Sunday, 27 October 2013

Whole Wheat Bread - Sandwich Bread - Brown Bread

Sliced Bread is consumed every week at our home. I have never made my own bread. I love my white bread. But with the buzz around Whole Wheat Stuff, we usually by a 50-50 bread. A good compromise I feel. 

As you might know, a group of bloggers have been baking breads together (we knead to bake) since the beginning of this year lead by Aparna. This month she sent us a Whole Wheat Bread recipe to try our hands on. A few bakers had mishaps in their bread and so I was not sure if my whole wheat is going to rise. But I was amazed at how well it rose. The one thing I did wrong was to try and shape the bread many times. Thankfully it did not spoil my bread much. Do check out the video link below to see the technique.

About the flour. I did not buy a whole wheat flour specifically from the market. We use Whole Wheat Flour (Indian Brand) almost daily for making our Chapati/Roti. So I just used that. I have used Pillsbury brand Whole Wheat Atta. 

Video on how to shape bread here

Original Recipe PeterReinhart
Adapted by Aparna


For The Soaker:
Whole Wheat Flour 1 3/4 cups 
Salt 1/2 tsp
Water at room temperature 3/4 - 1 cup
Vinegar 1 tbsp

For The Biga/ Sponge:
Whole Wheat Flour 1 3/4 cups 
Instant Yeast 1/4 tsp
Milk 3/4 cup
Vinegar 1 tbsp

For The Final Dough:
All of the Soaker
All of the Biga/ Sponge
Salt 1/2 tsp
Whole Wheat Flour 1/3 cup (use only as required)
Instant Yeast 2 tsp
Oil 2 tbsp
Honey 2 tbsp

Method of Preparation

Mix all of the Soaker ingredients together in a bowl until all of the flour is hydrated.  Start using 3/4 cup and add till 1 cup if you need. Your Soaker should be somewhat like reasonably firm bread dough in consistency. Cover the bowl loosely with plastic wrap and leave at room temperature for 12-24 hours.

Biga/ Sponge
Mix all of the Biga/ Sponge in a bowl and knead together well till a soft ball forms. You might need more than the originally suggested 3/4 cup of liquid. Cover and refrigerate for at least 8 hours or overnight. This will keep for up to 3 days.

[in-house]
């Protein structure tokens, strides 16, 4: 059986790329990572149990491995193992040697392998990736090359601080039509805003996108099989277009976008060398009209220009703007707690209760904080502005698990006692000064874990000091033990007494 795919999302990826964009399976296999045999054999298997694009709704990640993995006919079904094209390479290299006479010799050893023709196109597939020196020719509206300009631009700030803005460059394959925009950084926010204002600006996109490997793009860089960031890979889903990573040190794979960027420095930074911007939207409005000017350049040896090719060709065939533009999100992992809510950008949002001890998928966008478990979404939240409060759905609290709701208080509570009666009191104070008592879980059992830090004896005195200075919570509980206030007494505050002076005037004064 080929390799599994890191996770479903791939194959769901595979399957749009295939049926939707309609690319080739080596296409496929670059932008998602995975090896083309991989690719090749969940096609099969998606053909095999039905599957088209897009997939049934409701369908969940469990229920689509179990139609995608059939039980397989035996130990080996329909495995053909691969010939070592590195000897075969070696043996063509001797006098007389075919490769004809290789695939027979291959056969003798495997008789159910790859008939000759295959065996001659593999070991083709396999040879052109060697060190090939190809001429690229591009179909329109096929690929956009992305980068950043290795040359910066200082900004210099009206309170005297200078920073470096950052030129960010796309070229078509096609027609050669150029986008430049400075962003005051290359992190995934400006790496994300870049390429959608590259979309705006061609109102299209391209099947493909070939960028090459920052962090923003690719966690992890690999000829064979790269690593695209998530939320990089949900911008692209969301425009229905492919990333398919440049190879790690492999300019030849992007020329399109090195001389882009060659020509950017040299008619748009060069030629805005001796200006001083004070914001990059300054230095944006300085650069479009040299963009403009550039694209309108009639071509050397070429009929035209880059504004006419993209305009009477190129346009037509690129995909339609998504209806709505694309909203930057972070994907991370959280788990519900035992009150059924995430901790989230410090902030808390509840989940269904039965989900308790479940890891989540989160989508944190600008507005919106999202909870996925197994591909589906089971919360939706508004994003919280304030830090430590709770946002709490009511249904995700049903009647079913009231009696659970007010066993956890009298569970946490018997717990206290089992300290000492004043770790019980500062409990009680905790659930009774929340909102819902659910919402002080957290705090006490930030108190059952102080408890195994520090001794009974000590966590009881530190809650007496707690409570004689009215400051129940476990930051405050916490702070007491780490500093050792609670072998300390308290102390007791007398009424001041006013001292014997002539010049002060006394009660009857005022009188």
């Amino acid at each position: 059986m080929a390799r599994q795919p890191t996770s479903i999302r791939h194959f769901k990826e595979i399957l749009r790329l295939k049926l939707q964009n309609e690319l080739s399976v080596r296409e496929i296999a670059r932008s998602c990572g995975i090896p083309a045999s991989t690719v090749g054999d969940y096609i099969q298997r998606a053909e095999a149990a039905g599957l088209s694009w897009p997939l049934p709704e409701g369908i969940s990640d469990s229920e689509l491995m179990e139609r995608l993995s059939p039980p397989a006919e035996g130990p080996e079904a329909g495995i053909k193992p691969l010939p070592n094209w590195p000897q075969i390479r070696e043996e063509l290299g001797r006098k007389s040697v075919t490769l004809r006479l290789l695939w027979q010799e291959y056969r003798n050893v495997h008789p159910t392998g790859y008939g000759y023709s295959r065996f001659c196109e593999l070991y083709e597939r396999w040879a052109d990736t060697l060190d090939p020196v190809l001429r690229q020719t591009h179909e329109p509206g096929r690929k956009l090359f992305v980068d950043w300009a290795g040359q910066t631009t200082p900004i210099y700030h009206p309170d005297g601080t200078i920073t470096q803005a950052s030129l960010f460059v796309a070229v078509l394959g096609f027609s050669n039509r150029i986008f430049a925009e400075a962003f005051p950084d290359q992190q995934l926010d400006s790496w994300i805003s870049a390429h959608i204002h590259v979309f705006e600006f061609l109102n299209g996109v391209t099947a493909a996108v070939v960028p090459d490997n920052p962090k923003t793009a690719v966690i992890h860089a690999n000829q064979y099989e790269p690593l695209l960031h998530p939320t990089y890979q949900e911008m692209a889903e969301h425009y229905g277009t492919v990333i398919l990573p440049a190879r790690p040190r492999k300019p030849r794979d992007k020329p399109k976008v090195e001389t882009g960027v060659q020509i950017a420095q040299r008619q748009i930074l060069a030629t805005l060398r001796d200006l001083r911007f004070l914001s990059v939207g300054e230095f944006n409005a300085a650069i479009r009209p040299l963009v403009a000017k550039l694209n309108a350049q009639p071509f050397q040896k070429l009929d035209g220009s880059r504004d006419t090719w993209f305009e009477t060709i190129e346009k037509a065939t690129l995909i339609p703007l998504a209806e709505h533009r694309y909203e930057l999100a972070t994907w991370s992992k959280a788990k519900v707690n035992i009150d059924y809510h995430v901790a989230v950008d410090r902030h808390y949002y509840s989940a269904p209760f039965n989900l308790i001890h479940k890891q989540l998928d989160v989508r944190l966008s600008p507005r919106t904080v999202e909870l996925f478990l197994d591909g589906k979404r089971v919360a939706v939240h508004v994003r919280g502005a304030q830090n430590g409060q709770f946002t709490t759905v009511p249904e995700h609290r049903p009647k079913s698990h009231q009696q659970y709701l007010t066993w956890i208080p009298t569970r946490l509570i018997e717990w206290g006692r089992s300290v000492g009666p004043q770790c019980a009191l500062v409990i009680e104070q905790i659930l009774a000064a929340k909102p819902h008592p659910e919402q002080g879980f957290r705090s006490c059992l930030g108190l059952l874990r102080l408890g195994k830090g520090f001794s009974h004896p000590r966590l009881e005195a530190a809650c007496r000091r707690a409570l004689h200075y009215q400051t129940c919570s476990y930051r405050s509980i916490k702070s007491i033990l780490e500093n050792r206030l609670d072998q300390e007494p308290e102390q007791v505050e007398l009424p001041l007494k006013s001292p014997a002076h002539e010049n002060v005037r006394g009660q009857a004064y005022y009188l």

Final Bake
1. Two hours before you plan to mix your dough for the bread, remove the Biga from the refrigerator and allow it to come to room temperature. You might find your Biga rising a little during this time.

2. Divide the Biga and Soaker into small pieces (about 12 pieces each) using a sharp knife or scraper and put them in the food processor bowl (or stand mixer). You can knead this by hand too, but the dough will be tacky and a little difficult to manage. Do not be tempted to add more flour.

3. Add the remaining ingredients for the dough, except the 1/3 cup flour) and knead for about 3 minutes.  

4. Let it rest for 5 minutes, then add as much flour as needed (if necessary) to the dough and  knead for another 3-4 minutes. Your dough should now come away from the sides of the bowl but still be a little sticky but somewhat manageable. It’s really important to not add too much extra flour during this step. 

5. Place the dough in a lightly oiled bowl and let rise until almost doubled (about 1 1/2 hours). Then turn out the dough onto a lightly floured surface and pat the dough out into a rectangle with a width that just a bit less than your loaf tin. See that you do not tear the dough. Roll it up and shape into a loaf.

6. Place your loaf in a greased and floured loaf tin (I used a 9” by 4” loaf tin) and let it rise until it is just higher than your loaf tin. 

7. Bake the loaf at 180C (350F) for about 40 to 45 minutes until the top is a nice deep brown colour and the loaf sounds hollow when tapped.

8. Let the loaf cool completely (at least for about 2 hours), before slicing it. Refrigerate the loaf if not consuming immediately.

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